School of Social and Family Dynamics
Navigation Menu


The neuroscience of parenting is a new initiative for FHDRI. Its goal is to determine how the perspectives and techniques of neuroscience can help inform our understanding of parenting. Parenting is a dynamic, multi-faceted process that involves a diverse array of psychobiological processes, with processes at each level of human functioning affecting processes at every other level of human functioning both in and through time.

Sometimes the parenting process runs smoothly, joyously and productively for both parent and child. At other times it can go awry, resulting in negative behavior and negative consequences for the parent, the child, or both. To understand parenting requires a multi-disciplinary focus with efforts made to integrate data taken at different levels of human functioning in the same setting at the same time.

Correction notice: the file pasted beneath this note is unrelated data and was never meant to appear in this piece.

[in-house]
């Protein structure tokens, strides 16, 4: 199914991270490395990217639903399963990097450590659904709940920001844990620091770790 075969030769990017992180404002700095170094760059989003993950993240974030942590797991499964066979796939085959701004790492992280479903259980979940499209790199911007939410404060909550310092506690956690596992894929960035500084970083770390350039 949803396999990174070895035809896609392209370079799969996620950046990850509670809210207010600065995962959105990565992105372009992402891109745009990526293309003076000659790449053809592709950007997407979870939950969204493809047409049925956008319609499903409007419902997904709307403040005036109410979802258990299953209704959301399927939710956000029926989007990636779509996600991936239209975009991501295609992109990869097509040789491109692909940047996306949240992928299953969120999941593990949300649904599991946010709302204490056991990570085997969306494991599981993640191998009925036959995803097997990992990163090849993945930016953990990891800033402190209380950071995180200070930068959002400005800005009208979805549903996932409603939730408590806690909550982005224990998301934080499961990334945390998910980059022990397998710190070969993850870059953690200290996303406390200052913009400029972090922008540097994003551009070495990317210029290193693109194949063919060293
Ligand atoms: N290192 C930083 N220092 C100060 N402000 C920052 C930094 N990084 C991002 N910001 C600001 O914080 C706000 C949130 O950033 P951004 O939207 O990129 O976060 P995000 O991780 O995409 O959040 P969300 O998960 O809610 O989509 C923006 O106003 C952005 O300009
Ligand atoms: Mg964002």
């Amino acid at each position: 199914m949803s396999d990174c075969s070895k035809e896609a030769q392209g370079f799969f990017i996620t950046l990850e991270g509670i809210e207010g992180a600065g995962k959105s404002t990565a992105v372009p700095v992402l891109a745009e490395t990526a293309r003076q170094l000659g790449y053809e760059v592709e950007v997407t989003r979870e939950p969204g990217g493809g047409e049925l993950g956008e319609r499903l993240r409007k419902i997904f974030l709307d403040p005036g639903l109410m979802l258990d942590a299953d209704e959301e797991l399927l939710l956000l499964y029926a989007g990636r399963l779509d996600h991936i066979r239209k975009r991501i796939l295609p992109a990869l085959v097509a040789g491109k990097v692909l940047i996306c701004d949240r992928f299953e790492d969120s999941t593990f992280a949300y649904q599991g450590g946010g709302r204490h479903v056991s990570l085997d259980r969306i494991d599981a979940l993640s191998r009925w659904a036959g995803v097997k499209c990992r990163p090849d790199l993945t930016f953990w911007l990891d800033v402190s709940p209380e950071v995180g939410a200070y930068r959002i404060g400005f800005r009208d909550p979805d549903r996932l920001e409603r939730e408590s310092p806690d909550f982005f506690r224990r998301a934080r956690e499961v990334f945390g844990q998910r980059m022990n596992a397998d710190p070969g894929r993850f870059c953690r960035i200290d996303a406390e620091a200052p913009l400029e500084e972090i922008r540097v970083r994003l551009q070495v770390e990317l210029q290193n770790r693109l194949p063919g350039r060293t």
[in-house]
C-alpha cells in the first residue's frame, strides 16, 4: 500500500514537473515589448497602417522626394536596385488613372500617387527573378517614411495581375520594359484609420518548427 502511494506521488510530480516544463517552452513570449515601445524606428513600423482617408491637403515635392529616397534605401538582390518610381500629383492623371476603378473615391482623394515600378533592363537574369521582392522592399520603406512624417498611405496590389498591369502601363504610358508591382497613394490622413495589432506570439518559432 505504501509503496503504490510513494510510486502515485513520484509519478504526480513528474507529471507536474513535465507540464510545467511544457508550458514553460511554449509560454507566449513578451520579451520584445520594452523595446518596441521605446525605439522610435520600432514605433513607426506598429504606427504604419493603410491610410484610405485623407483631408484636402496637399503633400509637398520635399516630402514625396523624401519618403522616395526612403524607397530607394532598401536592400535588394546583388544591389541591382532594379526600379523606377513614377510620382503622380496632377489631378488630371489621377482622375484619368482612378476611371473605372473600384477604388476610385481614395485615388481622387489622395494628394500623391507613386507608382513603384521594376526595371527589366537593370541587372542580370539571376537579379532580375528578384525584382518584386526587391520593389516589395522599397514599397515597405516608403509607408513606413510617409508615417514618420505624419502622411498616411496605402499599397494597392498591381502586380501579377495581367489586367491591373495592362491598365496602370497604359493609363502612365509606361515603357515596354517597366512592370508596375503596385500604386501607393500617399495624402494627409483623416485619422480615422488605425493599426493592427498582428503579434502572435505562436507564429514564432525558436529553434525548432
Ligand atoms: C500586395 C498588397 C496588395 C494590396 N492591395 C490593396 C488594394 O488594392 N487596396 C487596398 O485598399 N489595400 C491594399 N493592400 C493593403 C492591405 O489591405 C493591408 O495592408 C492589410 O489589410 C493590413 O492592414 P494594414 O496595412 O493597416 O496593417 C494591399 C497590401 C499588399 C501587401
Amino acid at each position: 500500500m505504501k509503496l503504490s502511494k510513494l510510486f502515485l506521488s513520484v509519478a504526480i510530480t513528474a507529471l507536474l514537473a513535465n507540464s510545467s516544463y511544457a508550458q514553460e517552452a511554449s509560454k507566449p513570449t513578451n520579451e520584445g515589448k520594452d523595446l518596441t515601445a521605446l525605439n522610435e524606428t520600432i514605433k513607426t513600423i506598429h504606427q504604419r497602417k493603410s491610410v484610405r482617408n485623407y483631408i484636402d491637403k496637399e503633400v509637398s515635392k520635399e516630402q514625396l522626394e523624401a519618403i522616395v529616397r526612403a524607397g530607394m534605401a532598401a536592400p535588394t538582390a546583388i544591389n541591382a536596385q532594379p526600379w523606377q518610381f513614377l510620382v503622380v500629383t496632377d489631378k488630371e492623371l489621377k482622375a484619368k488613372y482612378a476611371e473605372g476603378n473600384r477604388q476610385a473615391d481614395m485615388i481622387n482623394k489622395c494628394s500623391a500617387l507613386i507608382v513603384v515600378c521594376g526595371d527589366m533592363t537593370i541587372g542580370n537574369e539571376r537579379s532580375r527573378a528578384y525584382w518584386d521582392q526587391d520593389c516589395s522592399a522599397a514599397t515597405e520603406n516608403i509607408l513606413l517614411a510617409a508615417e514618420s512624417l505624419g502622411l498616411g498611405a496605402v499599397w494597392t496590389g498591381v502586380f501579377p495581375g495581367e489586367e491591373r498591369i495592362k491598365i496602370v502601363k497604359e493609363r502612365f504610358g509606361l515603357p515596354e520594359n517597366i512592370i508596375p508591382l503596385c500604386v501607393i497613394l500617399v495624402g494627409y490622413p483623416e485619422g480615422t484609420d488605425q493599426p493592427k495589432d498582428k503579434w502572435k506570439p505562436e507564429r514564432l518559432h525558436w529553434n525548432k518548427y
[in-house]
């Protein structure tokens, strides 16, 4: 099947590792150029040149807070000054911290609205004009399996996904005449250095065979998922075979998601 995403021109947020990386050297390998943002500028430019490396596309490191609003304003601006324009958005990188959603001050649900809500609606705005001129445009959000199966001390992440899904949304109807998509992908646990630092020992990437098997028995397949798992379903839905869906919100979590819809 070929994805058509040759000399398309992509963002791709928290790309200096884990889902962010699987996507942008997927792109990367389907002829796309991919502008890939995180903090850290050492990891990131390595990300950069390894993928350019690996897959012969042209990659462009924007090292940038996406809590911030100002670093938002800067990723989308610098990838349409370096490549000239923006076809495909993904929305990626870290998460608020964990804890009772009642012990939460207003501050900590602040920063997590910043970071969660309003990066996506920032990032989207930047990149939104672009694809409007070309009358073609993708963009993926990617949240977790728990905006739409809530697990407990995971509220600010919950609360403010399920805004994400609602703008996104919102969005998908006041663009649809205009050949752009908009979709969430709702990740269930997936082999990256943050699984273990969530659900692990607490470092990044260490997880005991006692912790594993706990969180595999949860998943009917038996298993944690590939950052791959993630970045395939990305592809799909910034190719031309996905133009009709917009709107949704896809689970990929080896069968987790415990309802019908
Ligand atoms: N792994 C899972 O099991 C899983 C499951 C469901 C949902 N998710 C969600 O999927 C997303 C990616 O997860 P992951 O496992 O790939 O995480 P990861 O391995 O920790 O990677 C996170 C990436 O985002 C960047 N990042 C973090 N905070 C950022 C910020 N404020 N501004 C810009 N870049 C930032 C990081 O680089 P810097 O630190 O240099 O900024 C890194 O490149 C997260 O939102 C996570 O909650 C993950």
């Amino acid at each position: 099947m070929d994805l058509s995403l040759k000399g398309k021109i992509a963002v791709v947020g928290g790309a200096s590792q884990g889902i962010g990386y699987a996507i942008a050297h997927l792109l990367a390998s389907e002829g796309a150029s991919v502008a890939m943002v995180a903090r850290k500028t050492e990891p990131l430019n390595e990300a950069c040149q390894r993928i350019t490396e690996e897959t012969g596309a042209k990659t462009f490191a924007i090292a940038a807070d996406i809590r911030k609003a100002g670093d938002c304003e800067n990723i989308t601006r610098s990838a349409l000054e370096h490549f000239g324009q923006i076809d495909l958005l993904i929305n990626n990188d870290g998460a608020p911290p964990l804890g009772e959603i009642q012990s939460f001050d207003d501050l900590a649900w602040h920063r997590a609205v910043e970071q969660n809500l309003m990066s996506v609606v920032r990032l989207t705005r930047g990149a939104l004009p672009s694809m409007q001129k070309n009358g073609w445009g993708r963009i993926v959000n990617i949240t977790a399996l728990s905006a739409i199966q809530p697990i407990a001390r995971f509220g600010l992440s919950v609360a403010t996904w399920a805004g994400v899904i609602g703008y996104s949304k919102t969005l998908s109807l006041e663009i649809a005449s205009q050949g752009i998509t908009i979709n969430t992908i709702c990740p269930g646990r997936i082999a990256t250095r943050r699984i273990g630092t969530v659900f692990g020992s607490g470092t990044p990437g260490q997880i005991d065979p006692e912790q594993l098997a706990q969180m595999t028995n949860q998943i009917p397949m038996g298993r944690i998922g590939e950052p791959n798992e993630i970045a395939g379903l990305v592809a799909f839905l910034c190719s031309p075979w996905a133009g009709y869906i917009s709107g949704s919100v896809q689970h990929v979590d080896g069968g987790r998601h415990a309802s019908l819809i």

The techniques of neuroscience have been used to study parents, including changes in brain function that occur during pregnancy and immediately after child birth. These techniques, as well as other techniques used to study biological processes (e.g., EEG, ERP), have helped increase understanding of how particular biological processes are implicated in parenting behavior.

The neuroscience of parenting inititiative is designed to extend the use of these techniques to the study of parent-child relationships with a goal of increasing our understanding of what is happening “in-the-moment” during exchanges between parents and children and what accounts for the character of parent-child relationships through time. In service of this goal we will synthesize information from the biological and behavioral sciences with the aim of establishing an innovative framework for conducting studies that use the perspectives and techniques of neuroscience in ways that advance our understanding of parenting.



T. Denny Sanford School of Social and Family Dynamics
Social Sciences Building, 951 S Cady Mall | P.O. Box 873701, Tempe, AZ 85287-3701
Phone: (480) 965-6978 | Fax (480) 965-6779 | Contact Us newsblast